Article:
Density of Ice

The Physics Factbook
Edited by Glenn Elert -- Written by his students
An educational, Fair Use website

topic index | author index | special index

Bibliographic Entry Result
(w/surrounding text)
Standardized
Result
Cutnell, John D., & Kenneth W. Johnson. Physics, 3rd Edition. New York: Wiley, 1995: 315 "Mass Densities of Common Substances, Ice, 917 kg/m3 917 kg/m3
"Ice." Encarta. Redmond, WA: Microsoft, 1997-2000. "One important property of ice is that it expands upon freezing. At 0° C it has specific gravity 0.9168 as compared to specific gravity 0.9998 of water at the same temperature. As a result, ice floats in water." 916.8 kg/m3
About Water and Ice. Mathmol. New York University, 1996. "The density of ice Ih is 0.931 gm/cubic cm. This compares with a density of 1.00 gm/cubic cm. for water. There are eleven different forms of crystalline ice that are know. The hexaganol [sic] form known as ice Ih is the only one that is found naturally." 931 kg/m3
Weast, Robert C., Handbook of Chemistry and Physics. 61st Edition. Florida: CRC, 1981: F-1. "Density of Various Solids, Ice, 0.917 g/cm3" 917 kg/m3
Density. Air Travelers. Oregon Museum of Science and Industry (OMSI), 1996. "Substance, Ice; Density kg/m3, 917" 917 kg/m3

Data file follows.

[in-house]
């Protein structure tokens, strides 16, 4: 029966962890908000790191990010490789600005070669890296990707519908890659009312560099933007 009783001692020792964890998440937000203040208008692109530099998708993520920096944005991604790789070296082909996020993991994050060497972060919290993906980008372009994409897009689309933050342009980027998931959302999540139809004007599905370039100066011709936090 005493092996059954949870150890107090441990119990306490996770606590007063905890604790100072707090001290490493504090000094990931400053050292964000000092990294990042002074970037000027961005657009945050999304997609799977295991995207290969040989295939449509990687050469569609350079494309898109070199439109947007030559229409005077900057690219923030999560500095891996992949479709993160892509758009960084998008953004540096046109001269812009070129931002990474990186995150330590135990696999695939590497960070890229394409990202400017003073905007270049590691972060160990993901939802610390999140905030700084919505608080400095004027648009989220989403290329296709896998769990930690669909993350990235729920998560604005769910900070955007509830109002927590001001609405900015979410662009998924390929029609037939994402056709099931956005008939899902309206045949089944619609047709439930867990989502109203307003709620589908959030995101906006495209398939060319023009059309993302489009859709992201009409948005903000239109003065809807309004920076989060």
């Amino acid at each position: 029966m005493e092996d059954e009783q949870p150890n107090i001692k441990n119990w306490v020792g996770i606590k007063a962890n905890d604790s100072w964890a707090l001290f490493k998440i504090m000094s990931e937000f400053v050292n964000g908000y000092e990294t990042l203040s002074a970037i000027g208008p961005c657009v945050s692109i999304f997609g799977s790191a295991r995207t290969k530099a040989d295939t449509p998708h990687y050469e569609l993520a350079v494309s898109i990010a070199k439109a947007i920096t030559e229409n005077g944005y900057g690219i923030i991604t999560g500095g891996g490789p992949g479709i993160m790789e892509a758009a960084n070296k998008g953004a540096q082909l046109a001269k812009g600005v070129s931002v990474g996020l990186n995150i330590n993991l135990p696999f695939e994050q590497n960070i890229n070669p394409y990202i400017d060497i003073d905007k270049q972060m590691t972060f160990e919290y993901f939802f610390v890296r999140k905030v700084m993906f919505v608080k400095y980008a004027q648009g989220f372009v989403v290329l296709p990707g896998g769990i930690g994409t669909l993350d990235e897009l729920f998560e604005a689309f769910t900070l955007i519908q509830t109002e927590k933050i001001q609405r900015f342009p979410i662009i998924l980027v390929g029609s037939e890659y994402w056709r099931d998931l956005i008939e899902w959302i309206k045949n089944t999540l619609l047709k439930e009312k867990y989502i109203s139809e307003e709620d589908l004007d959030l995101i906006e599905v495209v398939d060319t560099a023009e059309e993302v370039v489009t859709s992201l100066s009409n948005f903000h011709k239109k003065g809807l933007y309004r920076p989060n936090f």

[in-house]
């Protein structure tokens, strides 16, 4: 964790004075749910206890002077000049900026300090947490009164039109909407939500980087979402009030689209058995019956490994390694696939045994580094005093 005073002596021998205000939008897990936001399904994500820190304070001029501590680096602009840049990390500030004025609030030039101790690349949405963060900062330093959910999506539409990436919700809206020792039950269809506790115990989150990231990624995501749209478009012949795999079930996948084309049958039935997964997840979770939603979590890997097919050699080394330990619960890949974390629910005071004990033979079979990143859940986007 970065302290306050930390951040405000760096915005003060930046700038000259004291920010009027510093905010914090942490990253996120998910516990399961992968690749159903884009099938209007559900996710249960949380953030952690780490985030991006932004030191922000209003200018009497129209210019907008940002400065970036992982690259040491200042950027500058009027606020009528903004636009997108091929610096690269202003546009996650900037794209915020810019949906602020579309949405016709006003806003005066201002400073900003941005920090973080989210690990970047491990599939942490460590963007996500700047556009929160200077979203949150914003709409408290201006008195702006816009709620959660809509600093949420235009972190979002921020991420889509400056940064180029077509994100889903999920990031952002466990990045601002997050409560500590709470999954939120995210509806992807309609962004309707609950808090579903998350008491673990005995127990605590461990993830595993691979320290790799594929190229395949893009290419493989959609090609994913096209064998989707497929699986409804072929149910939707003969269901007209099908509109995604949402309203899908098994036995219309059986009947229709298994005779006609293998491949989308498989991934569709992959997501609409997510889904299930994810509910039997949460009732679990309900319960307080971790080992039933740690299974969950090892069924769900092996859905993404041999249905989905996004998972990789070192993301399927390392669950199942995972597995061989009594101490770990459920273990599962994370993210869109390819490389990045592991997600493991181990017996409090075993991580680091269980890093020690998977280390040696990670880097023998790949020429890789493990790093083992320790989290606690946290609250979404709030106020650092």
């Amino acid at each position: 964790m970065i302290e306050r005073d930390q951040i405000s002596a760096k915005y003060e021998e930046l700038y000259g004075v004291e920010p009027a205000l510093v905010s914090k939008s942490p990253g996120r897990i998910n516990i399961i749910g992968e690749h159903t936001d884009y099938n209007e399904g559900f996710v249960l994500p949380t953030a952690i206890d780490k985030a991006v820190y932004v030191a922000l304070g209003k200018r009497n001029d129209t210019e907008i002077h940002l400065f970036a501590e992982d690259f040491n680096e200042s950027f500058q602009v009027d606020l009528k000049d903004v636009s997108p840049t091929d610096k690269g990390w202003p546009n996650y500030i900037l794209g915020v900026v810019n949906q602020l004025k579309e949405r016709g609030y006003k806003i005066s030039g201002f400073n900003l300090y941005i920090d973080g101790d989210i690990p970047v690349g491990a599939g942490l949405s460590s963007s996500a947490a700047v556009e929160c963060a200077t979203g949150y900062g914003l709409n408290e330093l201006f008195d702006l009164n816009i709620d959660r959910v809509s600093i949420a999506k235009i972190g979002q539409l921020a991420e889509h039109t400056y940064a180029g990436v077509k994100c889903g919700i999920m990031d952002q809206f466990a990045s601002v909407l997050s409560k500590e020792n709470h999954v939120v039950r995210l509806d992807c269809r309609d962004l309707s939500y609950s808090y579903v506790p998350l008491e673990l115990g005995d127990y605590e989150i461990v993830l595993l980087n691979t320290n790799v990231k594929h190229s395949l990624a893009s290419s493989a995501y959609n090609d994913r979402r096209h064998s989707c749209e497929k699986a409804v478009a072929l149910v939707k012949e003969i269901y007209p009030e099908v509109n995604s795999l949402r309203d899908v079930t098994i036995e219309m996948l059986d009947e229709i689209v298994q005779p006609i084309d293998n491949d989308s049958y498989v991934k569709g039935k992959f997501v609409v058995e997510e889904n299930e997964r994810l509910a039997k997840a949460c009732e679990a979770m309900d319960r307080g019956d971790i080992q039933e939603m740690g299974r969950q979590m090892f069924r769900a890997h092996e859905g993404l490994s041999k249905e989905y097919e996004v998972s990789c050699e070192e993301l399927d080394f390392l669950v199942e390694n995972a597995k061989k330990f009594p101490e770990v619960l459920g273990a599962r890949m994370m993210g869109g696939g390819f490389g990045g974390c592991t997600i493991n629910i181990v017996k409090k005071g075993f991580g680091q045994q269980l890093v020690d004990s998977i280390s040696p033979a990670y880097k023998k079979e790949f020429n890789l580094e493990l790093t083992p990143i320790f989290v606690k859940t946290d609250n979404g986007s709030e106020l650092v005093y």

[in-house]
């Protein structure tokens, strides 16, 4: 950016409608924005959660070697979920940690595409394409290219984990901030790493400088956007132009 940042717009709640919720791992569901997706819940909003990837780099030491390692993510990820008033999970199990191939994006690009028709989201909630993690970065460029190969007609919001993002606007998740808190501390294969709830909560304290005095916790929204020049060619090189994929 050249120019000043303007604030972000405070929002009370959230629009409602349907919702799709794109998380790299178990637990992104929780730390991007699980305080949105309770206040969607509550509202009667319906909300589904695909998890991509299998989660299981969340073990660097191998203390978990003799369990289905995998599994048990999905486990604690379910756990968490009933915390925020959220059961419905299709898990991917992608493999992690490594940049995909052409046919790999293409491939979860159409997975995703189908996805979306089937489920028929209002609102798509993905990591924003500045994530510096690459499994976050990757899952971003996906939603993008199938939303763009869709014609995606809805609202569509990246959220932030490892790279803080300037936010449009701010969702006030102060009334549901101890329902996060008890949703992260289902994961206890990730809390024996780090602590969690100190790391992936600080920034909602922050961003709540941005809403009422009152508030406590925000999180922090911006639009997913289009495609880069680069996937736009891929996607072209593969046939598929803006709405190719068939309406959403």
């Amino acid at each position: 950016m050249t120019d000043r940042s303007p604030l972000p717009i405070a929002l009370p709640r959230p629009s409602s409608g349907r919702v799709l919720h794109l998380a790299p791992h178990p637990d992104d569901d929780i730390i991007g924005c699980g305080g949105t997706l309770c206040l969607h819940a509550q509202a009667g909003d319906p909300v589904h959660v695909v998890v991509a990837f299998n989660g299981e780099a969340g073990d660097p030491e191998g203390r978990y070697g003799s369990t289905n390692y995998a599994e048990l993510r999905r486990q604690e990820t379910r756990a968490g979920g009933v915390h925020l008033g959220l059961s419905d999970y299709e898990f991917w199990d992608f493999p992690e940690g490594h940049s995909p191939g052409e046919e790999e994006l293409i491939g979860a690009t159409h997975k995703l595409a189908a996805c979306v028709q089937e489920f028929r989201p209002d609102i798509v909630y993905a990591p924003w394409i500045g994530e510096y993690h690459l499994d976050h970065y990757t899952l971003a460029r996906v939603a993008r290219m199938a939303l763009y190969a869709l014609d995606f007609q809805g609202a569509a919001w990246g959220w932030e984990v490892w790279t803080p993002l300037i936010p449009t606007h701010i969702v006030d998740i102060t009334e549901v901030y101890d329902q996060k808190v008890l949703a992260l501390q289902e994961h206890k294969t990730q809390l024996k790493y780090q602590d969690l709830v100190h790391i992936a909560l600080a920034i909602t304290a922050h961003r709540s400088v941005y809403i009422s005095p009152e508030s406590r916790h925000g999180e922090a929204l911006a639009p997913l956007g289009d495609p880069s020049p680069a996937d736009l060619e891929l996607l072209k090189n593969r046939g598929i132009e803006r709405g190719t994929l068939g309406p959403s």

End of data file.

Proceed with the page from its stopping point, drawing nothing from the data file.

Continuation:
A long time ago in a place far, far away a man stood up and said, "LET THIS TEA BE COLD!!", and it was. This amazing phenomenon occurred not because this man had God-like powers, but because he added a couple of ice cubes to his drink.

Ice is the solid phase of water and is usually sustained within temperatures at or below 0 °C. An interesting property of water is that it is less dense in the solid phase (ice) than it is in the liquid phase. For all you non-believers, we can verify this fact by performing this simple experiment.

  1. Obtain glass and household refreshment.
  2. Hold glass upright and pour in drink.
  3. Remove ice tray from freezer and place 1-4 ice cubes in drink.
  4. Stare in awe as the ice cubes float.

Another interesting property of water explains how and why bodies of water freeze the way they do. As water approaches its freezing point, under STP conditions (0 °C and 1 atmosphere), it reaches it's maximum density at 4 °C. When the water on the surface cools to this point, it sinks and warmer water from below rises. This process continues until the entire body of water is at 4 °C. This explains why oceans freeze from top to bottom and not the other way around. Ice plays an important part in ground erosion, usually during the winter. As water seeps into crevices in the ground and freezes, it expands and creates massive force which cracks and erodes the earth.

In theory, ice has had a major effect on evolution and the development of the human species. For more information see The effect of the density of ice on evolution by Sharon Fenton of Sheffield Hallam University.

Alex Dallas -- 2000


Another quality webpage by

Glenn Elert
eglobe logo home | contact

bent | chaos | eworld | facts | physics